You can watch “Obi-Wan Kenobi” on Disney+. Two episodes premiere today, with a new one premiering every Friday.

NEW MOVIES

A Banquet (Shudder, AMC+)
directed by Ruth Paxton

Sienna Guillory plays Holly, a widowed mother who tries to cope with her daughter Betsey declaring her body now belongs to a higher power. Betsey refuses to eat, but doesn’t suffer or lose weight, and Holly is forced to contend with who or what this higher power may be.

Ruth Paxton started as a production designer and art director, and has written and directed several shorts that interpret painting and dance. This is her feature-length debut.

You can watch “A Banquet” on Shudder or AMC+, or see where to rent it.

Take a look at new shows + movies by women from past weeks.

If you enjoy what you read on this site, subscribe to Gabriel Valdez’s Patreon. It helps with the time and resources to continue writing articles like this one.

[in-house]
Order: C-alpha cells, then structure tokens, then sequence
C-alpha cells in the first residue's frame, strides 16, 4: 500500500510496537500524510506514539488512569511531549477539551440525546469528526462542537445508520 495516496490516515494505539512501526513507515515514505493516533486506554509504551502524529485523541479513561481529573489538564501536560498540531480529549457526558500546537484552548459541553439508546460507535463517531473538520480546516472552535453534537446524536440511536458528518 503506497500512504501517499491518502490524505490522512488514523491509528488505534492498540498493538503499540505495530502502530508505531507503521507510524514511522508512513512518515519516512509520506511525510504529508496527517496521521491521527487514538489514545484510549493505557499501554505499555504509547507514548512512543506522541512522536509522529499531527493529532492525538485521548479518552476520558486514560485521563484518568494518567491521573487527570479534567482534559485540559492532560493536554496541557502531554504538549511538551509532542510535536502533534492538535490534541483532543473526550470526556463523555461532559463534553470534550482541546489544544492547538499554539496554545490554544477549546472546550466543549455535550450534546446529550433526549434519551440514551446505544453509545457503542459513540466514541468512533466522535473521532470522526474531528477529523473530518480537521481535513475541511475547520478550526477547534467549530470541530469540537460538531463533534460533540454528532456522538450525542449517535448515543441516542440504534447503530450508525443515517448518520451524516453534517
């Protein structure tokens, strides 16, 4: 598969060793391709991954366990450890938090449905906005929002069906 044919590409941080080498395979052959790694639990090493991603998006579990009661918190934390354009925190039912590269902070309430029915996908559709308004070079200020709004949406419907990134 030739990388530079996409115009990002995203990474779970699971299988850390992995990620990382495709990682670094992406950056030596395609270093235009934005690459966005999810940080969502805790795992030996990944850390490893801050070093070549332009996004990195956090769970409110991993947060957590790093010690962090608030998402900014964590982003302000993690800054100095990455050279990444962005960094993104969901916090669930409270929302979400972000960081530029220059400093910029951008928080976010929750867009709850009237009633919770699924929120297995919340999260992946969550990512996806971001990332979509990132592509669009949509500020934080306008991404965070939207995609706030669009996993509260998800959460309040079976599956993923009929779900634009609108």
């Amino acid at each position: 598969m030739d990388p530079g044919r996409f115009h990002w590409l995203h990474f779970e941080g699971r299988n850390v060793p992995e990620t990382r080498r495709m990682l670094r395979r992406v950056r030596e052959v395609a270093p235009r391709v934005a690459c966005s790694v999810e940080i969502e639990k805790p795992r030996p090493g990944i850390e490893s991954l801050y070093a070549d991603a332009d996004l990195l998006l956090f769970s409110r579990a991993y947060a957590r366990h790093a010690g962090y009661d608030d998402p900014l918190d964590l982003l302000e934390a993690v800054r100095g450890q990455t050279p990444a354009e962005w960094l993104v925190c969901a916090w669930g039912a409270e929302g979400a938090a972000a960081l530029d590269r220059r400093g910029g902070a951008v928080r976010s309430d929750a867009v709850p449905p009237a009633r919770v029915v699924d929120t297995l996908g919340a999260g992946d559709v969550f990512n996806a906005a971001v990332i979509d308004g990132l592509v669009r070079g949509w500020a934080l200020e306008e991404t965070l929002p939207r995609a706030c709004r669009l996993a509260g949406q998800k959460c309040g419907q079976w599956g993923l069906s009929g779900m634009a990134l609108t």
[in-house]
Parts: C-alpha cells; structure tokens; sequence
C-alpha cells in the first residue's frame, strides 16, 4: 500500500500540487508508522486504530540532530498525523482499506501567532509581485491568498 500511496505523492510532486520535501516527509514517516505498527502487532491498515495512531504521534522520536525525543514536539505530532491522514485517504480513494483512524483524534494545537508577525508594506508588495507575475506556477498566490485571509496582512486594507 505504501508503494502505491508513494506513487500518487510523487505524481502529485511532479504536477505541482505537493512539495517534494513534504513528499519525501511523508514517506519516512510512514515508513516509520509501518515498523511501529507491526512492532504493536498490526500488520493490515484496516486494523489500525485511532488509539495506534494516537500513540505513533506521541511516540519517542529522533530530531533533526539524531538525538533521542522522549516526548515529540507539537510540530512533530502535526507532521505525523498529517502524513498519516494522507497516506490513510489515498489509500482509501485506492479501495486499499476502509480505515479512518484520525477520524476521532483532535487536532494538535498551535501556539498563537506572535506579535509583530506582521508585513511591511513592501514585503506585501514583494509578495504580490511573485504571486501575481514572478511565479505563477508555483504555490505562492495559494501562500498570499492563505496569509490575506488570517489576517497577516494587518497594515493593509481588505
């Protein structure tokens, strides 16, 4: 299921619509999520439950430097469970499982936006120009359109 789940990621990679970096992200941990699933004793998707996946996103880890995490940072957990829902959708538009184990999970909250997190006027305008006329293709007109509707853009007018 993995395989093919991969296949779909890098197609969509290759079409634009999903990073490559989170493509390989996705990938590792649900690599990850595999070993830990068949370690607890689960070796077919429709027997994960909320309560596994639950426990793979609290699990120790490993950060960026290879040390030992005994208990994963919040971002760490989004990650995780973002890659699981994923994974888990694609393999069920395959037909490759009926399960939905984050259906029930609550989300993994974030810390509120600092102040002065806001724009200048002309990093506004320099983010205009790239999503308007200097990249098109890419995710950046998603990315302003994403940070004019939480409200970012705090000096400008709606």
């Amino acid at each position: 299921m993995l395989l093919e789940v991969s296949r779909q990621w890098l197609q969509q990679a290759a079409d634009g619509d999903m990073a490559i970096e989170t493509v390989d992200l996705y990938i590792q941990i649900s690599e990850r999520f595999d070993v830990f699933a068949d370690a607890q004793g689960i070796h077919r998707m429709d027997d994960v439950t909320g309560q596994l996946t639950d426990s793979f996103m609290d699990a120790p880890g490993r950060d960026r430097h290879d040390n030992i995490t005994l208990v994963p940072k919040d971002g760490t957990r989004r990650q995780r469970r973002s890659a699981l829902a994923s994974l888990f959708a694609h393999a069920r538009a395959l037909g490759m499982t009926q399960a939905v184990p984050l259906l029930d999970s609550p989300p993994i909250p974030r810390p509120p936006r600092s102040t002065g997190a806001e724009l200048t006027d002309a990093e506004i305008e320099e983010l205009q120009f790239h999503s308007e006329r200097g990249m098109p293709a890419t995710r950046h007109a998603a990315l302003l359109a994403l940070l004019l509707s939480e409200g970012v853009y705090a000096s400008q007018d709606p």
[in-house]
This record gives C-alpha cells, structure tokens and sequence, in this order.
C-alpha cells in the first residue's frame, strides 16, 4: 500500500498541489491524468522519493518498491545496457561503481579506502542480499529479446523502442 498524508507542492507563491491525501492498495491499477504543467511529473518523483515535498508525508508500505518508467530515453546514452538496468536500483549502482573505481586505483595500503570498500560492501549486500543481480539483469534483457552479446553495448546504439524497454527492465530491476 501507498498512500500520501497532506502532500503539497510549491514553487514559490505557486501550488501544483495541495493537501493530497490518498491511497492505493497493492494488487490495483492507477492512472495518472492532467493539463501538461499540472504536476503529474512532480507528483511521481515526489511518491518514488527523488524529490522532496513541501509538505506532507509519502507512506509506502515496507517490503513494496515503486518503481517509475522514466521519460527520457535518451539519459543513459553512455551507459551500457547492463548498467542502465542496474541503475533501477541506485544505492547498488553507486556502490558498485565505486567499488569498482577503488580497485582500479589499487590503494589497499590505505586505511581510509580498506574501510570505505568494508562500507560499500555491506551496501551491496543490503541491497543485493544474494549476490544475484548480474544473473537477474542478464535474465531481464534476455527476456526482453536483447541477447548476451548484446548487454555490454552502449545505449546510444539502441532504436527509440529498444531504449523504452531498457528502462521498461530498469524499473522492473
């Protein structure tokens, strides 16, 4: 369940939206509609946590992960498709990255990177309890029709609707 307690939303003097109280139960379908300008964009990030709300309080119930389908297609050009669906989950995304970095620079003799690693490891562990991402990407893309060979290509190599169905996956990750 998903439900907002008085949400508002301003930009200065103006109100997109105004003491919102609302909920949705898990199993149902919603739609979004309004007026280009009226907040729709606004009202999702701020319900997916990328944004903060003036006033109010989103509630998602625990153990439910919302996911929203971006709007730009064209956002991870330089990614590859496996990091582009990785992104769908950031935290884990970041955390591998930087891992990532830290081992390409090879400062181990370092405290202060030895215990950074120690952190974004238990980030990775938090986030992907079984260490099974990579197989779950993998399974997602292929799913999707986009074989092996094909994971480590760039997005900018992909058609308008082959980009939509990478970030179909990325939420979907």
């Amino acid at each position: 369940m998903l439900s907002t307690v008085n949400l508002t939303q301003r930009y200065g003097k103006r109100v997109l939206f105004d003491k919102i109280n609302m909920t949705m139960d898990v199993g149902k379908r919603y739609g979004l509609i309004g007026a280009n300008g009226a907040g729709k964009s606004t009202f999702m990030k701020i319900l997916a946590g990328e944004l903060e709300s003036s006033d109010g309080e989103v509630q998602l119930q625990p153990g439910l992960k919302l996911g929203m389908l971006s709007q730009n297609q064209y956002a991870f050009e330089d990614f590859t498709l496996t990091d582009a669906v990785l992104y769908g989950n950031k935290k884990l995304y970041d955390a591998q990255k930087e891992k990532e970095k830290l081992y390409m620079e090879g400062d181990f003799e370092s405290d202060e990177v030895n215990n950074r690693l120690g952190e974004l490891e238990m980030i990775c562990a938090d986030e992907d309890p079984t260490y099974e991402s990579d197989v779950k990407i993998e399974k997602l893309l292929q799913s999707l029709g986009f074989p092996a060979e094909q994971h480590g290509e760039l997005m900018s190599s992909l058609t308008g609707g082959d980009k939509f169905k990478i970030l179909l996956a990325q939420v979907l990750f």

New Shows + Movies by Women — February 18, 2022

It’s funny when weeks take on themes. The week after Valentine’s Day is apparently the time for TV shows about affairs and breakups. Everyone all right out there? I’ve got to look at past years and see if this is a regular occurrence, or just a coincidence this week.

It’s also a time for horror movies, and this is something I know is pretty common to February. Composed of mid-budget and low-budget films, horror likes to lurk where event movies don’t. Superhero and action films are waiting for those prime summer dates, so they aren’t sucking up all the audience right now. That provides an opportunity for films that lack the marketing budget to compete – and these days, that typically means horror, which has found a lot of success in these off-peak months.

I’ll also point out that a new Celine Sciamma film drops this week. It doesn’t fall into either of those categories, but as the filmmaker behind “Portrait of a Lady on Fire”, “Girlhood”, and “Tomboy”, Sciamma has a strong argument as the best director working today.